Writing question: how do you know when you have too many details?

How do you know when you have too many details in your writing? That question from a participant in my investment commentary webinar made me think of these six tips. Try them if your writing gets bogged down by details.

1. Go with your gut

Seasoned writers rely on their instincts to know when they’ve stuffed too much into their drafts. They look at the rhythm of the piece or simply go with their guts. That’s fine for experienced writers who’ve honed their instincts through feedback from teachers or editors. But it’s not much help for non-professional writers. That’s why I provide more suggestions for identifying when you have too many details.

2. Word count

How long is your draft and its components? To oversimply, if you’ve written a 20,000-word blog post or a 1,000-word sidebar, it’s too long. It probably includes too many details.

3. What advances your argument?

Too many details may overwhelm your readers instead of convincing them. To cut the excess, ask “What’s the absolutely minimum of details that will make my point?”

Pare your story back to the basics. If it’s compelling, you’re finished.

4. Rule of Three

Examples work better in groups of three as I discussed in “What number of examples is ideal for persuasion?” Do your examples comply with the Rule of Three?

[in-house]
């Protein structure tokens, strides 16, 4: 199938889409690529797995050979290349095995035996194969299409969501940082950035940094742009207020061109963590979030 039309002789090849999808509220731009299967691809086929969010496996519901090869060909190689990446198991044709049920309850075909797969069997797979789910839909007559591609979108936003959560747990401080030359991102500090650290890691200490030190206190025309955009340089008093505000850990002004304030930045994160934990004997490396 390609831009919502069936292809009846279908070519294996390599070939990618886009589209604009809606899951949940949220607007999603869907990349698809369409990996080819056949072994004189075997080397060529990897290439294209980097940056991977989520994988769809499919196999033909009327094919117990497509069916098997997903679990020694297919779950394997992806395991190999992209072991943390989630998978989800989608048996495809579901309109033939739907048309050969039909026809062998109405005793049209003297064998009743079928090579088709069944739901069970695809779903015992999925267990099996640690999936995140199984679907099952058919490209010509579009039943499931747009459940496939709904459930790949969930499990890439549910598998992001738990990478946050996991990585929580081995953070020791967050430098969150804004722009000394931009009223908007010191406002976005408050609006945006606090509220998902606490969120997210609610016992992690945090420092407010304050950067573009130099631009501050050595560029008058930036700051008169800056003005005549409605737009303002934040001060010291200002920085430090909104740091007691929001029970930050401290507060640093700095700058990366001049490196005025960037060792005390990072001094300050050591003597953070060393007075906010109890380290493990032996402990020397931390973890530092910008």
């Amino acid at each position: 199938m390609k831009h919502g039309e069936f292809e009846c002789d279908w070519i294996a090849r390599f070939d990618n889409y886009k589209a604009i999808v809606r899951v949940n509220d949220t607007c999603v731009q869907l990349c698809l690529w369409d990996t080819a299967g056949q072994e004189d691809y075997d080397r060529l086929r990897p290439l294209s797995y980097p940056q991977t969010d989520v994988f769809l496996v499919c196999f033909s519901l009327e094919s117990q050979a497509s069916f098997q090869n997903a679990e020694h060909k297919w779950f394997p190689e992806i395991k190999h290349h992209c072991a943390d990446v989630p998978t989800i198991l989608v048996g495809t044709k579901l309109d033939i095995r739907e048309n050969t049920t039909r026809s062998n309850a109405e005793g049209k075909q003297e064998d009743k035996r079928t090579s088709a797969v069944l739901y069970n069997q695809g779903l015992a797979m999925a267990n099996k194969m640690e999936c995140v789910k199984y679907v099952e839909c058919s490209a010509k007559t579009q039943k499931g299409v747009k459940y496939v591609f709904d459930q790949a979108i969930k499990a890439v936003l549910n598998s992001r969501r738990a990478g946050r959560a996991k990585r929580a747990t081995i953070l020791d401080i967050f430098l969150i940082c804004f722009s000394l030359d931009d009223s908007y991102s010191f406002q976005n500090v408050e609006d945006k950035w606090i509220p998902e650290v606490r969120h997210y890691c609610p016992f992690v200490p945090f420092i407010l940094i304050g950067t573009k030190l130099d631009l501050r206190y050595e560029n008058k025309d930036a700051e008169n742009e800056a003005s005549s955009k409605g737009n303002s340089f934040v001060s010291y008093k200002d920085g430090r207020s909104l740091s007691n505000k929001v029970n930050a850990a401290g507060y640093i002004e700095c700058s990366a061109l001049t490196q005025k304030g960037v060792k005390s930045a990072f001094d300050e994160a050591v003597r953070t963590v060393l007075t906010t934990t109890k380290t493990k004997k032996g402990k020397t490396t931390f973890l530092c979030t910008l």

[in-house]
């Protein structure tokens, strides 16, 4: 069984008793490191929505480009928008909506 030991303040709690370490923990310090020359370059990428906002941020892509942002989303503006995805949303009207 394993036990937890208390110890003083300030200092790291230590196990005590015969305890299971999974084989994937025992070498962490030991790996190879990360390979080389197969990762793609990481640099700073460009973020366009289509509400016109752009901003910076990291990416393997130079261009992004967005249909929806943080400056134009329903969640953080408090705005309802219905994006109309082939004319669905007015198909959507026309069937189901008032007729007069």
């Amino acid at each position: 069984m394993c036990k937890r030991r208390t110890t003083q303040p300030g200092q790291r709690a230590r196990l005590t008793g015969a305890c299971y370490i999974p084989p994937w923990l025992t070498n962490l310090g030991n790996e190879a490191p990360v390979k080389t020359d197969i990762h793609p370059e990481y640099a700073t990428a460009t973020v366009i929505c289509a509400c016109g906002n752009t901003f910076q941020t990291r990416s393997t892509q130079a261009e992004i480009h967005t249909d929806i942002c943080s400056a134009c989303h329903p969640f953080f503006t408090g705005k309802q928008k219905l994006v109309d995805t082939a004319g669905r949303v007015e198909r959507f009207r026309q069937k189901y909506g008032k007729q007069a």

The Rule of Three isn’t an absolute. There’ll be many times when more is better. But it’s a way to filter for easy cuts to your excessive details.

5. Ask what your readers want

Do you have family or friends who are members of your target audience? Show them your draft. Ask them for feedback, including suggestions for what you can cut.

6. Are your sections balanced?

If your piece has three sections and one section is way longer than the others, it’s possible that section is too long. But that’s not always the case. Use your judgment.

Your suggestions?

If you have suggestions for how to recognize when your writing has too many details, please let me know.

Image courtesy of iosphere at FreeDigitalPhotos.net.

2 replies
  1. Blossom Smith
    Blossom Smith says:

    So long as your content is interesting and adds value to your reader, they will continue reading long posts… You accomplished this “Like a boss” in this post.

    Thanks for taking time to create such an enjoyable read.

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